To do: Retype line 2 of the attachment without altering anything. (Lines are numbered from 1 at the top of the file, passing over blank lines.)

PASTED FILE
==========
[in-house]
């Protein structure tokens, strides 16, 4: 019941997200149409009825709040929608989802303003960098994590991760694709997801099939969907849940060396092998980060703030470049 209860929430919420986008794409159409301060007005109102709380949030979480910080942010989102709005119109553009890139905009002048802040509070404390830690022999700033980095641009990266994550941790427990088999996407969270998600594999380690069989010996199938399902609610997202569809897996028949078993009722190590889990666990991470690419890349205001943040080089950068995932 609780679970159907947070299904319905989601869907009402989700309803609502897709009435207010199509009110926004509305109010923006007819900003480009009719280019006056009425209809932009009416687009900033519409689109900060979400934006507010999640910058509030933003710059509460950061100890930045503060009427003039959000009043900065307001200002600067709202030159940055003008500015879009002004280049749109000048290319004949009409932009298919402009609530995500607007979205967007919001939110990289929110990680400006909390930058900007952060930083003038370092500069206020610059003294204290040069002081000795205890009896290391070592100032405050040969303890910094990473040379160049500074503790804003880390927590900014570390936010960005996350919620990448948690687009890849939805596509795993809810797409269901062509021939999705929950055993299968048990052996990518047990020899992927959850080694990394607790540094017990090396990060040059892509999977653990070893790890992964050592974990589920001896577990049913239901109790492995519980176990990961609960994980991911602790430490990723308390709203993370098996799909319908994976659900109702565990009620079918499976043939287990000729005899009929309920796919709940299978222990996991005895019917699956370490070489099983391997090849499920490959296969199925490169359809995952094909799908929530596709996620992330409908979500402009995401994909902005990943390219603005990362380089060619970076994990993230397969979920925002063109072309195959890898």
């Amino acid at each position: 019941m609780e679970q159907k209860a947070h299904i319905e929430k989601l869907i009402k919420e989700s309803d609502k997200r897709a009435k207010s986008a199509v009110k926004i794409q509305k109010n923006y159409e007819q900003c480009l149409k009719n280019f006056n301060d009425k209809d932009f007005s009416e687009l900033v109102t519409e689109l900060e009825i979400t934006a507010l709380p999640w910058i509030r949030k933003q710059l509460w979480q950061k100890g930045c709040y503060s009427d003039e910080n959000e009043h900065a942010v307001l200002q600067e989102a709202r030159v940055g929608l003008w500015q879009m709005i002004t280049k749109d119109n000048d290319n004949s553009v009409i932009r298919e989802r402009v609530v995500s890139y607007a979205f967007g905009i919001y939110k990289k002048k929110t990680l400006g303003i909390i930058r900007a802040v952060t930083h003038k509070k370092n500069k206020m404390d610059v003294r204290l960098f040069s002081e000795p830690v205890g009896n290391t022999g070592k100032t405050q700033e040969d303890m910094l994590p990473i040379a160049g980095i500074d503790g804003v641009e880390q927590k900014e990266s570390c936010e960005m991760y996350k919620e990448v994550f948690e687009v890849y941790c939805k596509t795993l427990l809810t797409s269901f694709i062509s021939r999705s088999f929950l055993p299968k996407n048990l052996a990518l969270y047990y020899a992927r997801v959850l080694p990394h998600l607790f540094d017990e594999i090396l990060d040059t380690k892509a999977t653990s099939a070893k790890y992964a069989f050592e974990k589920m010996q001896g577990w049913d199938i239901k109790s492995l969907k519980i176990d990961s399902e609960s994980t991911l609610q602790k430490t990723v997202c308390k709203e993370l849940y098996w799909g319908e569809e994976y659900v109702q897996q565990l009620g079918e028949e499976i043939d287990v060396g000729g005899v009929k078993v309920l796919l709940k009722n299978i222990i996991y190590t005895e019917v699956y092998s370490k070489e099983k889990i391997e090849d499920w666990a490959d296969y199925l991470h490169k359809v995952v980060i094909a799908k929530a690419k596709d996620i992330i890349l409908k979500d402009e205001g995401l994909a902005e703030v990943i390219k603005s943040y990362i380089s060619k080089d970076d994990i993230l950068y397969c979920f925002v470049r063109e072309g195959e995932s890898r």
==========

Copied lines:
């Protein structure tokens, strides 16, 4: 019941997200149409009825709040929608989802303003960098994590991760694709997801099939969907849940060396092998980060703030470049 209860929430919420986008794409159409301060007005109102709380949030979480910080942010989102709005119109553009890139905009002048802040509070404390830690022999700033980095641009990266994550941790427990088999996407969270998600594999380690069989010996199938399902609610997202569809897996028949078993009722190590889990666990991470690419890349205001943040080089950068995932 609780679970159907947070299904319905989601869907009402989700309803609502897709009435207010199509009110926004509305109010923006007819900003480009009719280019006056009425209809932009009416687009900033519409689109900060979400934006507010999640910058509030933003710059509460950061100890930045503060009427003039959000009043900065307001200002600067709202030159940055003008500015879009002004280049749109000048290319004949009409932009298919402009609530995500607007979205967007919001939110990289929110990680400006909390930058900007952060930083003038370092500069206020610059003294204290040069002081000795205890009896290391070592100032405050040969303890910094990473040379160049500074503790804003880390927590900014570390936010960005996350919620990448948690687009890849939805596509795993809810797409269901062509021939999705929950055993299968048990052996990518047990020899992927959850080694990394607790540094017990090396990060040059892509999977653990070893790890992964050592974990589920001896577990049913239901109790492995519980176990990961609960994980991911602790430490990723308390709203993370098996799909319908994976659900109702565990009620079918499976043939287990000729005899009929309920796919709940299978222990996991005895019917699956370490070489099983391997090849499920490959296969199925490169359809995952094909799908929530596709996620992330409908979500402009995401994909902005990943390219603005990362380089060619970076994990993230397969979920925002063109072309195959890898």